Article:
Exhibition: What Makes Us Tick

A room at Tenants Hall in Middleton has been turned into an art gallery thanks to the work of local people attending support groups run by Health For All.

I went along to the see the exhibition and speak to some of those involved in the project.

Jill Scanlon is a community based mental health worker who supports a number of support groups locally. She invited local artist Sue Bowden to work with the Be Yourself women’s group at Middleton Family Centre.

“We started by mind mapping what they like, what they’ve missed during Covid, what makes them tick. and they produced these lovely works of art that are really personal to themselves” said Jill.

The artworks draw on the work of Maria Rivans, a Brighton-based artist, who had created a collage of herself featuring images that represented her influences. Jill and Sue invited the members of the group to create their own collage. Jill continues:

“We had people that said to begin with they had nothing at all to put on a picture, nothing positive, and then they went away and thought about it; and as the weeks went on they started thinking ‘well, yeah, I have got this and I used to do that’. People who said they weren’t the slightest bit creative have come up with the most amazing ideas.

“But it’s also about the conversations that we have in between the making.”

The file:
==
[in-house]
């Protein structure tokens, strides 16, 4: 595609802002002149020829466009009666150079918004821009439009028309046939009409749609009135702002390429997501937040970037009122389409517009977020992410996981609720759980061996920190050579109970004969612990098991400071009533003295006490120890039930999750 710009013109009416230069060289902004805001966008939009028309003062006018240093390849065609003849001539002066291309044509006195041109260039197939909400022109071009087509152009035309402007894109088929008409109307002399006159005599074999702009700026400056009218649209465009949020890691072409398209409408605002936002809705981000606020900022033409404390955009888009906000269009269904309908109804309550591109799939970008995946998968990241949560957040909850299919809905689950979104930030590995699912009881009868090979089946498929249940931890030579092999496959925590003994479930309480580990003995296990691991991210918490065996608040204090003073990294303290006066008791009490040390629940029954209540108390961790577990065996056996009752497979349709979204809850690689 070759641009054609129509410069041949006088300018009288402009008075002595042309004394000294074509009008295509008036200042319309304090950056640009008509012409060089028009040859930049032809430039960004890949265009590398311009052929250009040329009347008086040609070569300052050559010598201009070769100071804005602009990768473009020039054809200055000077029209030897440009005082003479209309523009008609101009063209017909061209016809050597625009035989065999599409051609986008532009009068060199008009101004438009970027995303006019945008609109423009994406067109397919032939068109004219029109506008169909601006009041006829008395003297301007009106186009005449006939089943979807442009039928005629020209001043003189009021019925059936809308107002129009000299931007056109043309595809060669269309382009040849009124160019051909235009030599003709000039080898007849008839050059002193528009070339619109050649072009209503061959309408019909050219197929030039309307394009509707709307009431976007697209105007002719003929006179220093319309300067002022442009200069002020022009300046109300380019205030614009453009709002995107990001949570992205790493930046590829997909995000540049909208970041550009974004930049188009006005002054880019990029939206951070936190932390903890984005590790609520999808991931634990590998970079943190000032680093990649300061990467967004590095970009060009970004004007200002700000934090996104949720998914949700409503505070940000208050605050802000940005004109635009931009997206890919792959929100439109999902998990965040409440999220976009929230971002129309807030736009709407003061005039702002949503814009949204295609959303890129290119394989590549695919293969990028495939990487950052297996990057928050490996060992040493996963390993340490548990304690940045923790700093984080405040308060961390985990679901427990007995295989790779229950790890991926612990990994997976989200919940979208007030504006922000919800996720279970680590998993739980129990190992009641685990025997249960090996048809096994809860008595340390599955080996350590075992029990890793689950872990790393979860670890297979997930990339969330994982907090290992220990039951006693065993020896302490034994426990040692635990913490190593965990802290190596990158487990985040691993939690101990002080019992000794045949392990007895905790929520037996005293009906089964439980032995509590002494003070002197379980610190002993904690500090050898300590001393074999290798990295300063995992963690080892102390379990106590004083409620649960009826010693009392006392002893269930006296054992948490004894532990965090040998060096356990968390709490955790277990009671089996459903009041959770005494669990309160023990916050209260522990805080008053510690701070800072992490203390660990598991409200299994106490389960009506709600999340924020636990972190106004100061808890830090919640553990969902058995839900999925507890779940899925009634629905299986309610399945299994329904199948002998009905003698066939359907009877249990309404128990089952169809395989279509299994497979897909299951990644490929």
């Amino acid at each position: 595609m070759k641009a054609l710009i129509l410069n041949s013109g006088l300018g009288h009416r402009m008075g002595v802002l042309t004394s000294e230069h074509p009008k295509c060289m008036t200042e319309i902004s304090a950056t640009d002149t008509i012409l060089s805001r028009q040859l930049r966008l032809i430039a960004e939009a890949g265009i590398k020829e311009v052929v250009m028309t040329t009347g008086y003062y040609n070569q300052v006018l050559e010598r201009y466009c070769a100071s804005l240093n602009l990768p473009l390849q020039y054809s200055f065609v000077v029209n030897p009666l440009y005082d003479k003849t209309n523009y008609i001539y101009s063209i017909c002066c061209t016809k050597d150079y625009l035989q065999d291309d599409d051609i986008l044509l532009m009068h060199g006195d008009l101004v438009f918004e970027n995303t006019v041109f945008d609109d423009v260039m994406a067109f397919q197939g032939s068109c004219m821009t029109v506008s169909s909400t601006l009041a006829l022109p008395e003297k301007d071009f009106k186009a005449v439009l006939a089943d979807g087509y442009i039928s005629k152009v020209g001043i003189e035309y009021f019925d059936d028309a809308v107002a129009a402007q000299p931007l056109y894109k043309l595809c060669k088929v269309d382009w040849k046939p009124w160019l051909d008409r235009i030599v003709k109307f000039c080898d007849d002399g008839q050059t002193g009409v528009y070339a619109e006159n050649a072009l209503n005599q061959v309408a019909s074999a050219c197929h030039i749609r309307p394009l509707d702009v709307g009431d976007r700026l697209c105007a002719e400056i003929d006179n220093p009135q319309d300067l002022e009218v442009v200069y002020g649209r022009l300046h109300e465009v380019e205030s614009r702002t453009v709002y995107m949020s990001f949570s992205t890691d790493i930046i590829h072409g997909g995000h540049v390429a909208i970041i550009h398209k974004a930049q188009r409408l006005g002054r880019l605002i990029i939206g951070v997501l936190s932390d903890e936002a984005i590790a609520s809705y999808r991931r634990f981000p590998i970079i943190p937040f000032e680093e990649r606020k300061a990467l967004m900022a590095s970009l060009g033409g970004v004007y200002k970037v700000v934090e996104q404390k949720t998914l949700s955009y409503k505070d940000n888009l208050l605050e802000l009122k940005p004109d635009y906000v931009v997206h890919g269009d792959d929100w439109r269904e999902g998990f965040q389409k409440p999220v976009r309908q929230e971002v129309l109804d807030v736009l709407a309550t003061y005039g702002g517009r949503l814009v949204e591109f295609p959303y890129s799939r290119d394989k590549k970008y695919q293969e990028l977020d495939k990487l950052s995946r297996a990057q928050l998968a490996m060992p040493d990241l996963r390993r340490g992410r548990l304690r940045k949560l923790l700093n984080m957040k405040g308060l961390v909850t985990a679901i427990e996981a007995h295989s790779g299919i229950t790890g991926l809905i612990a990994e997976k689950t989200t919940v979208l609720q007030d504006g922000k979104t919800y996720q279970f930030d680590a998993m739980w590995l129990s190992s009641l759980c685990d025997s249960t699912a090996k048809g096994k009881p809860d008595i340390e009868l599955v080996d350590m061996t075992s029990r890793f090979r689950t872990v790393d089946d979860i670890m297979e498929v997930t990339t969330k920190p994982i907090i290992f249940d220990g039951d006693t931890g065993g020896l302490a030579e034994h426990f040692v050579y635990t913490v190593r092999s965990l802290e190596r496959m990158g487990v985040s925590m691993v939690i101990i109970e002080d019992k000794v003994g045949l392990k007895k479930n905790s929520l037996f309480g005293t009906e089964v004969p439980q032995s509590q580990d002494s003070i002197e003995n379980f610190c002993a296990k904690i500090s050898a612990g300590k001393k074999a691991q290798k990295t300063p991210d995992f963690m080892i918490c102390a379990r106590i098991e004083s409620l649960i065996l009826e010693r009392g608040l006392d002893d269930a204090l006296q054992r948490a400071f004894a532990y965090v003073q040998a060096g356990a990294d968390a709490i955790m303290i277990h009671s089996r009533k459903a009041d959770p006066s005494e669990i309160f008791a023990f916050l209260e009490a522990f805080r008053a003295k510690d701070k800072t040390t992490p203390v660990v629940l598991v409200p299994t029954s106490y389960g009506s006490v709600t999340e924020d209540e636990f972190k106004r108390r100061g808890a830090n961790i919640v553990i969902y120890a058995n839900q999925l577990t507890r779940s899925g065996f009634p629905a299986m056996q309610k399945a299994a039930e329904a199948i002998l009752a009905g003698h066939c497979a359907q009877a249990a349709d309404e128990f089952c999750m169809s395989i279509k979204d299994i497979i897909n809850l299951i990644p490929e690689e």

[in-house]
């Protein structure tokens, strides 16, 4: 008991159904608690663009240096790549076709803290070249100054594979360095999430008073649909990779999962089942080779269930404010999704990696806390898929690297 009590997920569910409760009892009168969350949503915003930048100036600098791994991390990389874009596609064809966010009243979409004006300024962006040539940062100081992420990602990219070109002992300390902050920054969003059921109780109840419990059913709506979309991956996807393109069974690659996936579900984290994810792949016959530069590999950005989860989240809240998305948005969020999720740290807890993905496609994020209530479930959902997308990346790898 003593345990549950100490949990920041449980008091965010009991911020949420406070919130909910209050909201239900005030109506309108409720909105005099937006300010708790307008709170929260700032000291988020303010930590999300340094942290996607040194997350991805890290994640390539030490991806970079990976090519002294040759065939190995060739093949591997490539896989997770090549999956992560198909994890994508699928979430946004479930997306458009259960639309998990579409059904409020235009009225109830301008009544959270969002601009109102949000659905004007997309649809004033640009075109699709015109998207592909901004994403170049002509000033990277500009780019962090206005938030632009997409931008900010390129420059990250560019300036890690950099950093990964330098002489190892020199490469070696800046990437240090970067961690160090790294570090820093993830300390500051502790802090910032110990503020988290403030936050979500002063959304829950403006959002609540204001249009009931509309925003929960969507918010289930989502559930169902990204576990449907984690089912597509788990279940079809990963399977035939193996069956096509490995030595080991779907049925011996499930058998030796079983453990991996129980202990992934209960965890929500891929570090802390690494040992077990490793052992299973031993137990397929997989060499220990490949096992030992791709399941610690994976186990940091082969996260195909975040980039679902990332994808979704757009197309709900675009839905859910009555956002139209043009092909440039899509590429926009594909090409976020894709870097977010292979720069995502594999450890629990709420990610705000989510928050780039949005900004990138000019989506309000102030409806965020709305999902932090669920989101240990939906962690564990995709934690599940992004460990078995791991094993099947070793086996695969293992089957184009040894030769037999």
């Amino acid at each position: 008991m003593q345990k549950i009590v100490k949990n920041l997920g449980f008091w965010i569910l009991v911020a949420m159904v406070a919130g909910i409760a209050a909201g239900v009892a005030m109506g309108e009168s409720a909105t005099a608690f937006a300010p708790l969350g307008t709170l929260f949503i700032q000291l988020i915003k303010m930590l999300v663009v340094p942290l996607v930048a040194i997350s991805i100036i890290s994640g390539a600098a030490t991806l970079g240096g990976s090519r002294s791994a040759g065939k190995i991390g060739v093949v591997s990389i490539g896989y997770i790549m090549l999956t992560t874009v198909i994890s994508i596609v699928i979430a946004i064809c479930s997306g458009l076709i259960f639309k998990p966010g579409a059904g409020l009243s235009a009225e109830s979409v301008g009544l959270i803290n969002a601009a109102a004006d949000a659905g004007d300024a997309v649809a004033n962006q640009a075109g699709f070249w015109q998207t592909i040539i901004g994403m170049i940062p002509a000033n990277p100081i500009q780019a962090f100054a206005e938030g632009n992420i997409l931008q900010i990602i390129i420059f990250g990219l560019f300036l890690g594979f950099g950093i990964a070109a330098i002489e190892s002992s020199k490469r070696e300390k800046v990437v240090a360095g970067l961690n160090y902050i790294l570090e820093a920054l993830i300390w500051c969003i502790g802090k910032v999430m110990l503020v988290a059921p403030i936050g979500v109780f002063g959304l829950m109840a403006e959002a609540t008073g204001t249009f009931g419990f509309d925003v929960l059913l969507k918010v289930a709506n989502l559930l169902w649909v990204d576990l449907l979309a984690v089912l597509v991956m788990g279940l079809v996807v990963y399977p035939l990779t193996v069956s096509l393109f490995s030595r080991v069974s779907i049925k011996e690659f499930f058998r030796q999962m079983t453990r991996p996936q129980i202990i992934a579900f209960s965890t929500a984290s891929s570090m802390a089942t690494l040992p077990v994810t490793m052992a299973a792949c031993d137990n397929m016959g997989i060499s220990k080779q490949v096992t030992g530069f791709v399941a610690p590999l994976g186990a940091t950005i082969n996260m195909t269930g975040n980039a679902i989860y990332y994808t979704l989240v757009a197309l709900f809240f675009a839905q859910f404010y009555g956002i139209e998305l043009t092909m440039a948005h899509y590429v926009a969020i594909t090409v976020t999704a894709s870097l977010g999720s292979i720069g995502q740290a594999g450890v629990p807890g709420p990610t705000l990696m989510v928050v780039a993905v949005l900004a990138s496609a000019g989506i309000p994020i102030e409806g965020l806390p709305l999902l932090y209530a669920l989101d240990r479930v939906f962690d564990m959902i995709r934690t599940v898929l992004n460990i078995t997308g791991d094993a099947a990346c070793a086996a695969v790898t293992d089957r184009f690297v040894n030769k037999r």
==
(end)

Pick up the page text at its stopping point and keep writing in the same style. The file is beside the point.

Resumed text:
Leslie, who attends the Blossom kinship carers group, explained that her collage was based on her love of holidays. It includes images of exotic destinations, but also of birds that migrate to sunnier climes. And agreed with Jill saying:

“It’s very therapeutic to do things like this because it takes your mind off the everyday worries.”

As well as Blossom, Jill has taken the project to the Teen Spirit and Men Behaving Dadly groups.

Artist Sue Bowden told me:

“During lockdown everyone’s kind of lost track of what makes them tick. The aim of the project was to remind people of who they are: where they love going and what they love doing. I think it’s really important for their self-esteem to have their work on display. They also keep a copy to give themselves a visual reminder of what makes them tick.”

Sue’s also adapted the concept for the Inspiring Futures group at Beeston Village Community Centre. The group of local teenagers with Chinese, eastern European and Asian heritage were working with the Violence Reduction Unit and used collage to express what’s going on in their heads when they think about local knife crime. One piece won third place in an art exhibition and was exhibited at the Royal Armouries.

Speaking to the assembled artists, Pat McGeever, Health For All’s CEO said:

“The designs are so high quality that you’d be hard pressed to know that they weren’t created by professional artists. They’re gobsmacking, absolutely beautiful, the creativity that’s gone into them and I can just imagine the good chats that you had whilst you were choosing what to put in. We would love to keep the display here. You should all be very proud of yourselves.”

The art workshops and activities of the groups were part of Live Well Leeds, Healthy Holidays and Violence Reduction Unit projects during summer 2021 and the Christmas period. The exhibition event was funded by Live Well Leeds.

 

Photo: Artists and their work at the exhibition in Middleton

 

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